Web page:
20. M

    Mkandara Verified User

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    Apr 19, 2009
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    WomenofSubstenc,
    Bibie hapa kidogo sintakubaliana nawe kwa sababu neno First Lady ni wadhifa (kwa kuelewa kwangu) ..Otherwise tulitakiwa kumwita Mrs. Kikwete.. Hilo neno First Lady lina uzito mkubwa sana na heshima zote anazopata zinatokana na neno hilo na mnategemea vitu fulani kutokana na wadhifa huo. Na wadhifa huu hukoma tu pindi akiondoka Ikulu...Ni sawa na wadhifa wowote ule hata iwe dereva, ataitwa dereva kwa sababu amnaendesha gari, nje ya hapo sii dereva.

    Pili, kinachonisumbua mimi na hoja nyingi zinazohusiana na First Lady ni ile copy cat ya First Lady wa Marekani. Kila hoja humu inatazama kazi za First Lady wa Marekani na tunajaribu kulinganisha jambo ambalo sii lazima kabisa. Kuna mataifa mangapi duniani? na ni First Lady wangapi wanayafanya anayoyafanya mke wa Bush au Obama..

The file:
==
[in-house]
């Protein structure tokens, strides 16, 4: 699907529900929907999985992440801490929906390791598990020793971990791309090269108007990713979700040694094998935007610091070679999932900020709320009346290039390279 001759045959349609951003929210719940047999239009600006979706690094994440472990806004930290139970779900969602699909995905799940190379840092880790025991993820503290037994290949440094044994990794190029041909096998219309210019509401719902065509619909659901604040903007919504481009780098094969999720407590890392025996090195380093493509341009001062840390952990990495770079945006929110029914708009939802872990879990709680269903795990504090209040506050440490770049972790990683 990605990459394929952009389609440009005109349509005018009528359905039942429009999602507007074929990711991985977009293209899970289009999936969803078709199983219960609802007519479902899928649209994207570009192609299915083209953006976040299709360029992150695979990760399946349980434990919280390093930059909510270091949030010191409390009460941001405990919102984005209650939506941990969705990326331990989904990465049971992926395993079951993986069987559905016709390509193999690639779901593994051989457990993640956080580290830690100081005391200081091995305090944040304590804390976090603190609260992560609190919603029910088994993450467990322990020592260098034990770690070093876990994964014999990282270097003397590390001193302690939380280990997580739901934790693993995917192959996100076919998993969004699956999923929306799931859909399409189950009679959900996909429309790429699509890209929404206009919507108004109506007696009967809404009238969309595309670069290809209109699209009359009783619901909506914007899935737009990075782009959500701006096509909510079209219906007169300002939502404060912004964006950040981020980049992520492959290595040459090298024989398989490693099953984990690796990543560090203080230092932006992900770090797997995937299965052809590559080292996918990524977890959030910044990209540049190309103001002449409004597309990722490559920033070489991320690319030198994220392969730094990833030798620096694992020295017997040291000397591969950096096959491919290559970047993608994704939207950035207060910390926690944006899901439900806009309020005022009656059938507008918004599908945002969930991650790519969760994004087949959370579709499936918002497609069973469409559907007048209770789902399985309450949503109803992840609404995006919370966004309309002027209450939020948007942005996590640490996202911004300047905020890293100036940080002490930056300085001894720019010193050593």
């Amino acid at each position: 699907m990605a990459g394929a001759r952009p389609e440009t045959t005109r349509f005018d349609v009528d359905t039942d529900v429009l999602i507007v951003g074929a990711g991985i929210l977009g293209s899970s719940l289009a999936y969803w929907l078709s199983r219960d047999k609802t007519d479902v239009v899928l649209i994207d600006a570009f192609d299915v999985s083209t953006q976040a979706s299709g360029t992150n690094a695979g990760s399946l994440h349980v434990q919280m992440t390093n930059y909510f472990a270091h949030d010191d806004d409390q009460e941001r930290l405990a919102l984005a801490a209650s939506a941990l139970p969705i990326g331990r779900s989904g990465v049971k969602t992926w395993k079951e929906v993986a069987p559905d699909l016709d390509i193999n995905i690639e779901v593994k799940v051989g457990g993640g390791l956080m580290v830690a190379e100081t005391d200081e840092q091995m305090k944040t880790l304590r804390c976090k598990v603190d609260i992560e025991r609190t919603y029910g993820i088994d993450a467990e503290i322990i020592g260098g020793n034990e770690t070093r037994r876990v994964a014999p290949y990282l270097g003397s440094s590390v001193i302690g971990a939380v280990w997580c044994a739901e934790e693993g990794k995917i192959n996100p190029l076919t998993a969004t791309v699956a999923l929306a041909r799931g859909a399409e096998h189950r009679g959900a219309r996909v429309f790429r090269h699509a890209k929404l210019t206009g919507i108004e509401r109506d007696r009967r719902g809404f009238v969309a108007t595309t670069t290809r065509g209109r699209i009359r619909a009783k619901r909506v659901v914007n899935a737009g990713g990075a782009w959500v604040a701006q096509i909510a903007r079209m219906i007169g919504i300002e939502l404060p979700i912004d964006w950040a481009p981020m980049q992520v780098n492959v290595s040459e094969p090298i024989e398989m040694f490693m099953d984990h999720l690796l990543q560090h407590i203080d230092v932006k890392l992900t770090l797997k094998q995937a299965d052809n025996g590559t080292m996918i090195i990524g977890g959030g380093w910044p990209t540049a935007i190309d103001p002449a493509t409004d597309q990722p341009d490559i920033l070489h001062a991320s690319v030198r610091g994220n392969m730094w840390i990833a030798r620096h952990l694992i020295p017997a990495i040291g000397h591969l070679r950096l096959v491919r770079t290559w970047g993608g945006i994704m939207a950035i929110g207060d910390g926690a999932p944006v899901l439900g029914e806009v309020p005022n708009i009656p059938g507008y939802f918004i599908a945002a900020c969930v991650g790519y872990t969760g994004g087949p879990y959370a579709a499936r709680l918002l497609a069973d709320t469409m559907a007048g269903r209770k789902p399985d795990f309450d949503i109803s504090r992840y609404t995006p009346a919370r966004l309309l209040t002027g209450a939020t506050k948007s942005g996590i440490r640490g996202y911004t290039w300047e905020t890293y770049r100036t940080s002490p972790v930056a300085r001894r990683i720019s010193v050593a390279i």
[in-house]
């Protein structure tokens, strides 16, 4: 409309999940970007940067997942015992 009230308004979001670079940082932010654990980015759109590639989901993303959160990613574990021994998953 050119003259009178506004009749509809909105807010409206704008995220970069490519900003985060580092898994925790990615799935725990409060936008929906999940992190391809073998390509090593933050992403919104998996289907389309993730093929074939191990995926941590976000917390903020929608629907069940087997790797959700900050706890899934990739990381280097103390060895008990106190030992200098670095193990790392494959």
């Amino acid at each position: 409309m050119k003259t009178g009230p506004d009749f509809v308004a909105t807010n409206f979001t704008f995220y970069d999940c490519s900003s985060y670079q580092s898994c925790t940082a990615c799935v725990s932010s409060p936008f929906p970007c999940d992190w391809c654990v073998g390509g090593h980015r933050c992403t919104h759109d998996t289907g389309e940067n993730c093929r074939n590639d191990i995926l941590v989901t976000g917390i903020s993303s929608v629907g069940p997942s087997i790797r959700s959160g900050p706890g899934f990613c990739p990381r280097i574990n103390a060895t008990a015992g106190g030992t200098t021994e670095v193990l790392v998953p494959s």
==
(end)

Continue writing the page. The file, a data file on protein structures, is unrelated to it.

Hizo Public Appearence na misafara ni ngapi tumewaona wake wa viongozi hawa wakishiriki..Wachache sana hawaweza kuwa sawa au kulingana na rais wa Marekani. Hivi navyozungumza simfahamu mke wa Gordon hata kwa sura maana sijawahi kumwona popote..Acha huyo naweza sema asilimia 99 ya wake za Marais sina habari zao kikamilifu na umenisaidia sana kusoma baadhi ya maelezo yako ya mwanzo.

    Muhimu kwetu ni tufikirie tunataka nini mke wa rais akifanye na anatweza vipi kulisaidia Taifa letu kutunza, kutangaza na kuimarisha asili na mila zetu..
    - Mwanamke ndiye mtendaji mkuu (rubani) wa familia zetu!.